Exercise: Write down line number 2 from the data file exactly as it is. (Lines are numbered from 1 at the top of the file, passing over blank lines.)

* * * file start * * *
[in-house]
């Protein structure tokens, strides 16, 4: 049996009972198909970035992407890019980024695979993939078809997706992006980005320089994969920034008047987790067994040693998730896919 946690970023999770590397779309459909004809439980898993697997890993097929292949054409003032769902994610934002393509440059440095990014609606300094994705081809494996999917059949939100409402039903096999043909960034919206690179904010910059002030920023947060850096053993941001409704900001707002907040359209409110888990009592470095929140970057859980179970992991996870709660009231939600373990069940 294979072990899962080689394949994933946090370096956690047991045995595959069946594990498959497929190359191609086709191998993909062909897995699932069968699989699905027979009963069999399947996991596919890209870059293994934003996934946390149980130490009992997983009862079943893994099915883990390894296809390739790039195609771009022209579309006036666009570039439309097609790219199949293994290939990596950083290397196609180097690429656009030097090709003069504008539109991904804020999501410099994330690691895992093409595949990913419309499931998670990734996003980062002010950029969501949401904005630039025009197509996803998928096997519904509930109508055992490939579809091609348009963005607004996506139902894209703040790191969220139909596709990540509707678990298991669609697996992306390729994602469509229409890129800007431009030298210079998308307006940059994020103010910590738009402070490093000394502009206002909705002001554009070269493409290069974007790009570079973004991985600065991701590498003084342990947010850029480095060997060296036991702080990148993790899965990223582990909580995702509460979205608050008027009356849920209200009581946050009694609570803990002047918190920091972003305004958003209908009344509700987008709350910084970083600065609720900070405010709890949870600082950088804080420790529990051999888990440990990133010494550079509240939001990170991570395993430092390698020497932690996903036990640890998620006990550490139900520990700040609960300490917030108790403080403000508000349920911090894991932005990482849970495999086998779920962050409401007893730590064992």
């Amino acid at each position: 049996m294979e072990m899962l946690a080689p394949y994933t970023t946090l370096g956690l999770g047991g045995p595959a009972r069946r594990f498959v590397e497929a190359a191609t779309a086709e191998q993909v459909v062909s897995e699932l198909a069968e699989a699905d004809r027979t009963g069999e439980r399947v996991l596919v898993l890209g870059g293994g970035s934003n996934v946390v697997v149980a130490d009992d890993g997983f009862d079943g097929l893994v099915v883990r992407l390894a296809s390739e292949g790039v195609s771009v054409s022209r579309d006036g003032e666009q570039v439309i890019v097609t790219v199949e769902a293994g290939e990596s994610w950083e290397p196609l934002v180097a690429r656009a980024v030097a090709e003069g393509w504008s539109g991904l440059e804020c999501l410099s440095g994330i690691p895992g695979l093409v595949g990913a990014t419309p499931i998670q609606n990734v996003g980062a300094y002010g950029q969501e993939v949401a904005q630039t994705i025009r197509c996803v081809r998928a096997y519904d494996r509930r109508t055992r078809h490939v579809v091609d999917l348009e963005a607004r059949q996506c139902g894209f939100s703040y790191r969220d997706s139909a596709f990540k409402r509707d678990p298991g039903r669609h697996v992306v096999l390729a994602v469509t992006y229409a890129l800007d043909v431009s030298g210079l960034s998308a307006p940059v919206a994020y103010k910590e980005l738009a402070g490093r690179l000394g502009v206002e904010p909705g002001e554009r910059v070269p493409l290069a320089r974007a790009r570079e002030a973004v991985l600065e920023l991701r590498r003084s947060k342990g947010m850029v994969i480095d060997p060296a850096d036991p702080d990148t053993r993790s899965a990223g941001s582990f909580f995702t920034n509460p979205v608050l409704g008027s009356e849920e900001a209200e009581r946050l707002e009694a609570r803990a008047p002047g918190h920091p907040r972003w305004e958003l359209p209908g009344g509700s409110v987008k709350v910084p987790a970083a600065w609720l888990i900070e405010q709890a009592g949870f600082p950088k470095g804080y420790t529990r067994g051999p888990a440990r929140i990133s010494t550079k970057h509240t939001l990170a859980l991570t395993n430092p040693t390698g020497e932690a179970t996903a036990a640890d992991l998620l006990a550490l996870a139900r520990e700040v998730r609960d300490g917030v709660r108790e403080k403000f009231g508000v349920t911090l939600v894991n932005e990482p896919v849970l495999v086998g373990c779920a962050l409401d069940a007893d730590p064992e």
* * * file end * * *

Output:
């Protein structure tokens, strides 16, 4: 049996009972198909970035992407890019980024695979993939078809997706992006980005320089994969920034008047987790067994040693998730896919 946690970023999770590397779309459909004809439980898993697997890993097929292949054409003032769902994610934002393509440059440095990014609606300094994705081809494996999917059949939100409402039903096999043909960034919206690179904010910059002030920023947060850096053993941001409704900001707002907040359209409110888990009592470095929140970057859980179970992991996870709660009231939600373990069940 294979072990899962080689394949994933946090370096956690047991045995595959069946594990498959497929190359191609086709191998993909062909897995699932069968699989699905027979009963069999399947996991596919890209870059293994934003996934946390149980130490009992997983009862079943893994099915883990390894296809390739790039195609771009022209579309006036666009570039439309097609790219199949293994290939990596950083290397196609180097690429656009030097090709003069504008539109991904804020999501410099994330690691895992093409595949990913419309499931998670990734996003980062002010950029969501949401904005630039025009197509996803998928096997519904509930109508055992490939579809091609348009963005607004996506139902894209703040790191969220139909596709990540509707678990298991669609697996992306390729994602469509229409890129800007431009030298210079998308307006940059994020103010910590738009402070490093000394502009206002909705002001554009070269493409290069974007790009570079973004991985600065991701590498003084342990947010850029480095060997060296036991702080990148993790899965990223582990909580995702509460979205608050008027009356849920209200009581946050009694609570803990002047918190920091972003305004958003209908009344509700987008709350910084970083600065609720900070405010709890949870600082950088804080420790529990051999888990440990990133010494550079509240939001990170991570395993430092390698020497932690996903036990640890998620006990550490139900520990700040609960300490917030108790403080403000508000349920911090894991932005990482849970495999086998779920962050409401007893730590064992």